Ukraine Threatens To Take Gas Debt Dispute With Turkmenistan To Court

KIEV, Ukraine -- Ukraine threatened Wednesday to seek international arbitration over a gas dispute with Turkmenistan if the Central Asian country does not observe a deal on gas supplies.

Oleksiy Ivchenko, head of the state-run Naftogaz

"If they intend to talk with us outside the framework of the agreement, we will respond, including going to Stockholm," said Oleksiy Ivchenko, head of the state-run Naftogaz gas company.

He was referring to the Arbitration Institute of the Stockholm Chamber of Commerce, which is responsible for settling such disputes if both parties agree to its mediation.

Turkmenistan on Sunday accused Ukraine of owing it US$160 million (-134 million) for past gas supplies. Ukraine's Naftogaz countered, however, that Turkmenistan owed Ukraine US$11 million (-9.2 million) because Kyiv had paid for gas it had not received.

Turkmenistan is the second-biggest gas producer in the former Soviet Union after Russia, and is Ukraine's biggest supplier. The country's gas supplies took on a greater importance last month after a bitter dispute between Ukraine and Russia over gas prices.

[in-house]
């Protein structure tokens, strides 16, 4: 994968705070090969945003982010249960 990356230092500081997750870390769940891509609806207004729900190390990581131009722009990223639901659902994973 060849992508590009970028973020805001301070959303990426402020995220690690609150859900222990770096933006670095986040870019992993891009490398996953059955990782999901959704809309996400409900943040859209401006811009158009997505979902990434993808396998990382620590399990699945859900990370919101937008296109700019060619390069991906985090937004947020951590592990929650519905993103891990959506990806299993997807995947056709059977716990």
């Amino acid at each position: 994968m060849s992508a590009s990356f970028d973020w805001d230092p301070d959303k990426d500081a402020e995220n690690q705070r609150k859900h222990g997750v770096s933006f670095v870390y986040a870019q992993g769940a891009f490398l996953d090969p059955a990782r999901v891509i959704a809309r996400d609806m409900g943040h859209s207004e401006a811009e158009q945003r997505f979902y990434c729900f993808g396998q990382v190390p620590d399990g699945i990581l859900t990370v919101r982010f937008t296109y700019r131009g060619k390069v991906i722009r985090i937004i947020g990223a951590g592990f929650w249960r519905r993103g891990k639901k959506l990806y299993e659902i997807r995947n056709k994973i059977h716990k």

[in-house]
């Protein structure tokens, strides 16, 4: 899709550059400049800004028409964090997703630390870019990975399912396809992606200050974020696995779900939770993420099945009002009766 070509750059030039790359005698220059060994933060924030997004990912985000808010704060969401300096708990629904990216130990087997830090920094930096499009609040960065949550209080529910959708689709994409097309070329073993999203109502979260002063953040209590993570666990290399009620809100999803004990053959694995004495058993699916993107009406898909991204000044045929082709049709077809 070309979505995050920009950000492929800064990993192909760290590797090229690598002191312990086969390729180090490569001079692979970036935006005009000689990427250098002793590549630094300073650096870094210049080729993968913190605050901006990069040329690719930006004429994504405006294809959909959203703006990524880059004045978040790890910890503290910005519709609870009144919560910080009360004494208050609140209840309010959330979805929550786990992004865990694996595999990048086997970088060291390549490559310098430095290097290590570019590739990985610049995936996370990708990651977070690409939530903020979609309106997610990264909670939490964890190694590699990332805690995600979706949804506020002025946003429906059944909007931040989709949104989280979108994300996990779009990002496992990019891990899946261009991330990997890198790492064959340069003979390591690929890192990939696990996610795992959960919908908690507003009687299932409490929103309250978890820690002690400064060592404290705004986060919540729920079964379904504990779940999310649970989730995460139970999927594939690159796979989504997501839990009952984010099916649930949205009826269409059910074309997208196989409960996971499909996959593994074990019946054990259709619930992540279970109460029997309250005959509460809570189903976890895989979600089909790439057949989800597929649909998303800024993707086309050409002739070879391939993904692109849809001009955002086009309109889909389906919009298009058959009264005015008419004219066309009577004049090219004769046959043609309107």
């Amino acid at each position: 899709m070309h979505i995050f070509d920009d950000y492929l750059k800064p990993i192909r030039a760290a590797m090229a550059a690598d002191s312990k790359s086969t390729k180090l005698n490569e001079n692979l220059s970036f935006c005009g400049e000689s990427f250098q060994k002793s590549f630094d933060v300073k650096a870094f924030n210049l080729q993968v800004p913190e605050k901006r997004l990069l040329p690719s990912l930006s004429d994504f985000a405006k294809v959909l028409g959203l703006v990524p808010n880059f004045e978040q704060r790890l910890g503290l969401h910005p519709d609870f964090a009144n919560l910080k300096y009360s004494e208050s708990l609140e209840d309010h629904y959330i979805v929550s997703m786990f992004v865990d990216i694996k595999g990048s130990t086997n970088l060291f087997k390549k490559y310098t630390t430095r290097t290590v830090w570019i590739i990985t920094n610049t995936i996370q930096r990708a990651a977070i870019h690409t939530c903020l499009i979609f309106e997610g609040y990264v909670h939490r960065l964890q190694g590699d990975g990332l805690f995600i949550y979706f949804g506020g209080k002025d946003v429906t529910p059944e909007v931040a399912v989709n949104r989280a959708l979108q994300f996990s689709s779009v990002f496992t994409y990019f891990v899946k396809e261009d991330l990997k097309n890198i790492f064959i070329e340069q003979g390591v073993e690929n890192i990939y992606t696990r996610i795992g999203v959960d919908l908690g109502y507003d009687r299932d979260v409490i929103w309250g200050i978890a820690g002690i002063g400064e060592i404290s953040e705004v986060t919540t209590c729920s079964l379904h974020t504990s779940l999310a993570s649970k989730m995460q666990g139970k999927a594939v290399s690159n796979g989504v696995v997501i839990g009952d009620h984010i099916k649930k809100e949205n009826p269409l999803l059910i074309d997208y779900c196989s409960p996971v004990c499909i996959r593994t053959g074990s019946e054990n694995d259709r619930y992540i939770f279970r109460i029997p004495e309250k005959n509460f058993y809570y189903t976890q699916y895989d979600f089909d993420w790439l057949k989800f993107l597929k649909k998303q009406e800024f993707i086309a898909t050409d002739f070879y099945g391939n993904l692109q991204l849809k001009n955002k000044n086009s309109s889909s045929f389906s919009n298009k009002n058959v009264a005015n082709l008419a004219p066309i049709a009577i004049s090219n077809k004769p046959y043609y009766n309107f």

Under a face-saving agreement, Ukraine agreed to pay nearly double the price for gas by blending Russian gas priced at US$230 (-193) per thousand cubic meters with purchases of much cheaper Turkmen and other Central Asian gas.

The cheaper price was made possible because Ukraine was already locked in a deal to receive about 40 billion cubic meters of Turkmen natural gas this year, with the price set at US$50 (-41) per thousand cubic meters in the first half of the year and US$60 (-50) in the second half.

As part of the Kyiv-Moscow deal, intermediary company RosUkrEnergo took over responsibility for transporting that Turkmen gas to Ukraine and mixing it together with Russian and other supplies for a rate of US$95 (-80) per 1,000 cubic meters.

Ivchenko also said that Turkmenistan had accused Ukraine of being in debt to justify a gas price increase.

"We will not compromise," he said. "We believe there are no grounds to raise the price."

In January, Turkmenistan warned it may seek to nearly double the cost of its gas, sparking concern in Ukraine.

Source: AP

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